In 2012, a research group headed by Aalto University Professor Unto K. Laine proved that the source of sounds associated with the Northern Lights is located close to the ground at an altitude of approximately 70 metres. Now, by combining his measurements with the temperature profiles measured by the Finnish Meteorological Institute, Professor Laine has found an explanation for the mechanism that creates the sound. According to the new inversion layer hypothesis, the popping and crackling sounds associated with the Northern Lights are born when the related geomagnetic storm activates the charges that have accumulated in the atmosphere's inversion layer causing them to discharge.
"Temperatures generally drops the higher the altitude. However, when temperatures are well below zero and, generally in clear and calm weather conditions during the evening and night, the cold is near the surface and the air is warmer higher up. This warm air does not mix, instead rising up towards a colder layer carrying negative charges from the ground. The inversion layer forms a kind of lid hindering the vertical movements of the charges. The colder air above it is charged positively. Finally, a geomagnetic storm causes the accumulated charges to discharge with sparks that create measurable magnetic pulses and sounds," Mr Laine, who is now a professor emeritus, explained.
A dome covering the village
Unto K. Laine carried out the recordings that form the basis for his research on 17 and 18 March 2013, when Southern Finland was treated to exceptionally splendid Northern Lights.
"I recorded hundreds of sound events in Fiskars where the temperature was at -20 °C. I selected the 60 loudest events, the sources of which were directly above the recording microphone array. The magnetic pulses that preceded these sounds proved that their sources were at an altitude of approximately 75 metres. On the same night, the Finnish Meteorological Institute carried out its own measurements, which proved that the inversion layer was located at the same altitude where these noises were born. The correlation between the strength of the magnetic pulses and the loudness of the sounds was also strong.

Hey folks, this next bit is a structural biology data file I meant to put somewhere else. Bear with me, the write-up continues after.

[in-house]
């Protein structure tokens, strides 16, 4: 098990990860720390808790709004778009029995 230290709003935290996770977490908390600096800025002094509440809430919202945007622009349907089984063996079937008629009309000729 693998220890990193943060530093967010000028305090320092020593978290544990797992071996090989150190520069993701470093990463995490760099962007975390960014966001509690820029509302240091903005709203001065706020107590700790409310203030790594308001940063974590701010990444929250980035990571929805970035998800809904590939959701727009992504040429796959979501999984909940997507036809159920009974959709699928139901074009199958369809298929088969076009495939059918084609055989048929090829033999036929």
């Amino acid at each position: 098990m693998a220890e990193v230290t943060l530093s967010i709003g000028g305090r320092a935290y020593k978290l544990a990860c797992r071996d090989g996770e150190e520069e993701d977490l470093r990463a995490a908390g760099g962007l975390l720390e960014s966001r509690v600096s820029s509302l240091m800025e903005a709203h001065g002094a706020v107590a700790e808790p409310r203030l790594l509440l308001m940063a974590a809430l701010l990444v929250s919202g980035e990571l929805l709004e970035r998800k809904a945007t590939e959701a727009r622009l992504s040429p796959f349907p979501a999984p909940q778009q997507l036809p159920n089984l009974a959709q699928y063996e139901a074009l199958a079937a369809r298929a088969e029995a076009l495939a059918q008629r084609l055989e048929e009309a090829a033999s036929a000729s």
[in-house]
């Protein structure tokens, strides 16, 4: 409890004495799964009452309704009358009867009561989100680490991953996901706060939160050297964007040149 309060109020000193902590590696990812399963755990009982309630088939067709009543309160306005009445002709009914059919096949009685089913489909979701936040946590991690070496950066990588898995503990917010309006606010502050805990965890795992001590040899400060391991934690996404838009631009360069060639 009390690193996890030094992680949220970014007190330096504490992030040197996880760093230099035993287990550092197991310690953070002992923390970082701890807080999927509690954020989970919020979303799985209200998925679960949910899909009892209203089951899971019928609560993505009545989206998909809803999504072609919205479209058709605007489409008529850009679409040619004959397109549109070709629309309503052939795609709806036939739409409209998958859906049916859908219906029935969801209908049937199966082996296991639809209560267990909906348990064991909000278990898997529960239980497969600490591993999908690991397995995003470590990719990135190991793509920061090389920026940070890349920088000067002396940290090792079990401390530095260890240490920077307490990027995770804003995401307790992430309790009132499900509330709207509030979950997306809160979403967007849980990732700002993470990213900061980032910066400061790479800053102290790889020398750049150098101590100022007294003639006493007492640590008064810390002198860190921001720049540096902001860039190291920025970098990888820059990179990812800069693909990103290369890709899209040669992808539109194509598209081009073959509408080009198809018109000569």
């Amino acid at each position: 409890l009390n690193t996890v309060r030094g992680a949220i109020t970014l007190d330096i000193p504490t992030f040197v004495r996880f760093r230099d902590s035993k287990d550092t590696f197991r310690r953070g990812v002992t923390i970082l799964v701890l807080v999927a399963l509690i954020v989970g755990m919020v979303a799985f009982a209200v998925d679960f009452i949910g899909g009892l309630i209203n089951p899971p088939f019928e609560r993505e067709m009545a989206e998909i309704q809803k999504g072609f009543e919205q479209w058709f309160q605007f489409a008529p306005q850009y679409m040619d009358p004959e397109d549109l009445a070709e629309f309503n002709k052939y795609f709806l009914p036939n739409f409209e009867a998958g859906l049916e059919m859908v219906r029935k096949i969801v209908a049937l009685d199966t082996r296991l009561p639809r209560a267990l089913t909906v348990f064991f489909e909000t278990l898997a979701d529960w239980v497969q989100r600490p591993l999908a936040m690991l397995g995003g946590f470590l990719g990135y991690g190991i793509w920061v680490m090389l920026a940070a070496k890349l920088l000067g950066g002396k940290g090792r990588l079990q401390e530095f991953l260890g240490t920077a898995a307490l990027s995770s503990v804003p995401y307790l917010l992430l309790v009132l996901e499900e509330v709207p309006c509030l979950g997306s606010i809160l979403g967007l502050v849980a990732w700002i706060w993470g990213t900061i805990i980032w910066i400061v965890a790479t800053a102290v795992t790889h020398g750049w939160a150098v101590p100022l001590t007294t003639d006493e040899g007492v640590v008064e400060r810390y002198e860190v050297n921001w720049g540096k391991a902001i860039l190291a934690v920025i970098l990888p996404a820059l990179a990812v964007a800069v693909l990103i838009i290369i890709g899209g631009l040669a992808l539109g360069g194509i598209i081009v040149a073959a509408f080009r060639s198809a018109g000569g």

According to Mr Laine, the inversion layer hypothesis also gives a credible explanation for why auroral sounds have only been heard in calm weather conditions.
"Even a small wind can prevent the birth of an inversion layer, which means no sounds will be created," he summarised and said that he had experienced the inversion layer's effect already when living in Ostrobothnia as a small boy.
"When the weather was calm in winter, smoke from cottage chimneys rose straight up in a vertical line, stopped abruptly and began to spread into a horizontal dome over the village," Professor Laine reminisces.
He emphasises that the hypothesis does not rule out other mechanisms. However, this provides the first explanation for all three mysteries related to auroral sounds.
"In addition to the mechanism behind the sound, this helps us understand how we can hear the sound when the auroral light source is at a distance of 80-100 km. The inversion layer hypothesis also provides answers to how it is possible that sound events occur almost simultaneously with visual observations: from an altitude of 75 metres the sound reaches the human ear in just 0.2 seconds.
The research Auroral Acoustics project – a progress report with a new hypothesis was presented on 22 June at the Baltic-Nordic Acoustic Meeting in Stockholm, Sweden.
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